Back in the 70s, with a limited number of television channels, each programme was guaranteed a very large audience so television series as this were known to most of the country. Watching a famous person being surprised by Eamonn Andrews was part of the fun; the ‘victims’ were never in the know but they knew what seeing Eamonn Andrews meant, especially when he had a red book in his hands.
The episodes I remember best of all were Frankie Howerd’s when he cried, made especially poignant when it later turned out that his partner in life was discretely placed across the stage; heterosexual couples sat side by side! I also remember Reg Varney from the phenomenally successful sit-com ‘On the Buses’ looking alarmed when his rehearsed spot was interrupted by the red book.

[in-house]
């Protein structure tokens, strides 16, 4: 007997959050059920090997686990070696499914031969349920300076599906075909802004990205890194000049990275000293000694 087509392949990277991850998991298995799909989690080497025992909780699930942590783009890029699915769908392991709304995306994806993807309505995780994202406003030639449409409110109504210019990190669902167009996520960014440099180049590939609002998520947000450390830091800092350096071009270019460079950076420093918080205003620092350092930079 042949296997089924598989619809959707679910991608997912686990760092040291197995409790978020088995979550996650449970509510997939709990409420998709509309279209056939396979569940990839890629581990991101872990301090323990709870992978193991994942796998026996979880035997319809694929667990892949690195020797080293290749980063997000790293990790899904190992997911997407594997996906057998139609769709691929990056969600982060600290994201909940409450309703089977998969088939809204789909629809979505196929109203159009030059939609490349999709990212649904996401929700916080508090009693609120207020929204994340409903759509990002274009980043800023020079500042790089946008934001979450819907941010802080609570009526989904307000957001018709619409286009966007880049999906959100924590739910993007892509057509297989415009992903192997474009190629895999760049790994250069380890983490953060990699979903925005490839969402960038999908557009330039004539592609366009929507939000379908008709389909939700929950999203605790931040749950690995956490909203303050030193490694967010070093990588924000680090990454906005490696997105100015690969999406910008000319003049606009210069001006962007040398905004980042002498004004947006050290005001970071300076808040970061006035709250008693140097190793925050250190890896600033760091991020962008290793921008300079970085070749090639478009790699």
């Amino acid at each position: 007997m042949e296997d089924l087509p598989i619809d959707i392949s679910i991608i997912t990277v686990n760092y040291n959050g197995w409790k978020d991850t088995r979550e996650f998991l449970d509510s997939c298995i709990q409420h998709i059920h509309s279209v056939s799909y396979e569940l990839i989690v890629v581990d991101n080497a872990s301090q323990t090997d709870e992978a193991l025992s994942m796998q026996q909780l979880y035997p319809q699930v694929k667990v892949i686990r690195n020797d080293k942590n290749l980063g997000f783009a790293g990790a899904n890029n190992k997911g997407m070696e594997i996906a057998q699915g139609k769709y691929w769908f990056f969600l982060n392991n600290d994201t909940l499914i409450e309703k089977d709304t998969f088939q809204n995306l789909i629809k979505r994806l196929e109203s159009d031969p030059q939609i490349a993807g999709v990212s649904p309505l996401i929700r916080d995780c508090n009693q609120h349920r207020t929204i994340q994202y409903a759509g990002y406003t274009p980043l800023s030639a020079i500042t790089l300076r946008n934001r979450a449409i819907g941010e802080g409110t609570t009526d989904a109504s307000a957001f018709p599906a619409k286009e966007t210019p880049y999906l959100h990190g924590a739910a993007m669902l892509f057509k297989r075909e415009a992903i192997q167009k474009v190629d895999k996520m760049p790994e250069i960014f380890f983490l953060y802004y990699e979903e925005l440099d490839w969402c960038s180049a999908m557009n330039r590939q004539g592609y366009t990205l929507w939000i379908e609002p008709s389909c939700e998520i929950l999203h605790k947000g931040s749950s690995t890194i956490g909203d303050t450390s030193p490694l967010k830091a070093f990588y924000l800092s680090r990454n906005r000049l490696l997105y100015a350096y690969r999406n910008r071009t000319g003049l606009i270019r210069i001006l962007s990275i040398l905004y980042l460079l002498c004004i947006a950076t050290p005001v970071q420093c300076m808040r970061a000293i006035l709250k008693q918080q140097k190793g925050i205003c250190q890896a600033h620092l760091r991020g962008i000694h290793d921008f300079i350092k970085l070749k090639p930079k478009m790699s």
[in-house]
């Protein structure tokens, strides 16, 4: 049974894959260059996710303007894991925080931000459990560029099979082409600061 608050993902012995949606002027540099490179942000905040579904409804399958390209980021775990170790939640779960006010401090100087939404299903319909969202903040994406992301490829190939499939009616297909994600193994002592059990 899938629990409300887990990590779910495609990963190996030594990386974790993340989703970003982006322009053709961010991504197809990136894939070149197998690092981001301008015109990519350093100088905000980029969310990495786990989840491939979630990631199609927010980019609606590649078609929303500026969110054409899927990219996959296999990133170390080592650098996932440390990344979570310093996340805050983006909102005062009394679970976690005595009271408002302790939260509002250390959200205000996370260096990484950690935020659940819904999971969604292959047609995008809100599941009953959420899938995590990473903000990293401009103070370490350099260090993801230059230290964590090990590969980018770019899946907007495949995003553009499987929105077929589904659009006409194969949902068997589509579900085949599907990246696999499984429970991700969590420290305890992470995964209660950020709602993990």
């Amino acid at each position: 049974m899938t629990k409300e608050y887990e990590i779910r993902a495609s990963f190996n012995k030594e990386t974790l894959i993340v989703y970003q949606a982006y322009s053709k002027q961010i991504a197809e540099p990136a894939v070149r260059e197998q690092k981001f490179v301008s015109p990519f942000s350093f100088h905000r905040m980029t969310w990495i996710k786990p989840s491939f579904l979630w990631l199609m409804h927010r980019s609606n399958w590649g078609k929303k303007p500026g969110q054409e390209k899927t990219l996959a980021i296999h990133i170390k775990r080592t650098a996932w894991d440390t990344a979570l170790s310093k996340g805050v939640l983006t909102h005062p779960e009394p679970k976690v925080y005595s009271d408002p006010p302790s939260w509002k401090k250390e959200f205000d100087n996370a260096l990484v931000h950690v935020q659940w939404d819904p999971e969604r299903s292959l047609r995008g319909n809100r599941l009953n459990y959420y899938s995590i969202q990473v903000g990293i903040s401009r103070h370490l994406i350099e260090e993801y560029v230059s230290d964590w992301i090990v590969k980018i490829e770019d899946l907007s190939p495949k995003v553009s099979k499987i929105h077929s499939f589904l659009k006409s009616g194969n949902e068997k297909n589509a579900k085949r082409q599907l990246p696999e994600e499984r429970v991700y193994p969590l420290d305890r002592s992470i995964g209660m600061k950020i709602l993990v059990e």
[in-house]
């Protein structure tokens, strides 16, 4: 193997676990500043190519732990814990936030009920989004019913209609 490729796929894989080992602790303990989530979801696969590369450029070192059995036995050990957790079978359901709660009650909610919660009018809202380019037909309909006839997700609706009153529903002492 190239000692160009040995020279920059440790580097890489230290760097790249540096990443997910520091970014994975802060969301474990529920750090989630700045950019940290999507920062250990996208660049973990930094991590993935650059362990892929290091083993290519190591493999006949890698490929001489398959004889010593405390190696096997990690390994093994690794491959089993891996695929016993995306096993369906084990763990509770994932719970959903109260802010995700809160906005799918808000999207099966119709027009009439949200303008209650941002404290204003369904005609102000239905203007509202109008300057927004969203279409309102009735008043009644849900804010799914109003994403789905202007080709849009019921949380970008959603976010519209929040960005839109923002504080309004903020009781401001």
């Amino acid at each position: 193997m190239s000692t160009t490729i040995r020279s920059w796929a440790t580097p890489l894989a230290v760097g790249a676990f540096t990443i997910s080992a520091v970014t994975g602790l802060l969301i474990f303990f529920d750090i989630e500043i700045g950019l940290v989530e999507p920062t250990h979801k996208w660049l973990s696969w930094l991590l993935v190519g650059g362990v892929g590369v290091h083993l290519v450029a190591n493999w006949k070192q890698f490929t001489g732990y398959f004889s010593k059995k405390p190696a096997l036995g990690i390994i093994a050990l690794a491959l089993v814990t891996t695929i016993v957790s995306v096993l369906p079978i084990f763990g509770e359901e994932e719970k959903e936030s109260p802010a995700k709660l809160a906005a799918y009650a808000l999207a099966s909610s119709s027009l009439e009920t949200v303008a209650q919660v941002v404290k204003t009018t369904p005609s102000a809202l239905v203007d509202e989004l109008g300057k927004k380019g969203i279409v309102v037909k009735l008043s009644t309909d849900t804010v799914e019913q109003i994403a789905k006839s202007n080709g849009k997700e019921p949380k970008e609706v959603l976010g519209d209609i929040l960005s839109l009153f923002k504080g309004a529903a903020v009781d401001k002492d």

It was classed as popular entertainment but, like much of television from that era, it treated the audience’s intelligence with respect.
This is a poem from my youth, read to us as very young children by a teacher in our 1960s classroom. I recall the collection of AA Milne poems ‘When We Were Very Young’ with a blue border in the hands of my teacher as she read to us.
Lines and Squares
Whenever I walk in a London street,
I’m ever so careful to watch my feet;
And I keep in the squares,
And the masses of bears,
Who wait at the corners all ready to eat
The sillies who tread on the lines of the street
Go back to their lairs,
And I say to them, “Bears,
Just look how I’m walking in all the squares!”
And the little bears growl to each other, “He’s mine,
As soon as he’s silly and steps on a line.”
And some of the bigger bears try to pretend
That they came round the corner to look for a friend;
And they try to pretend that nobody cares
Whether you walk on the lines or squares.
But only the sillies believe their talk;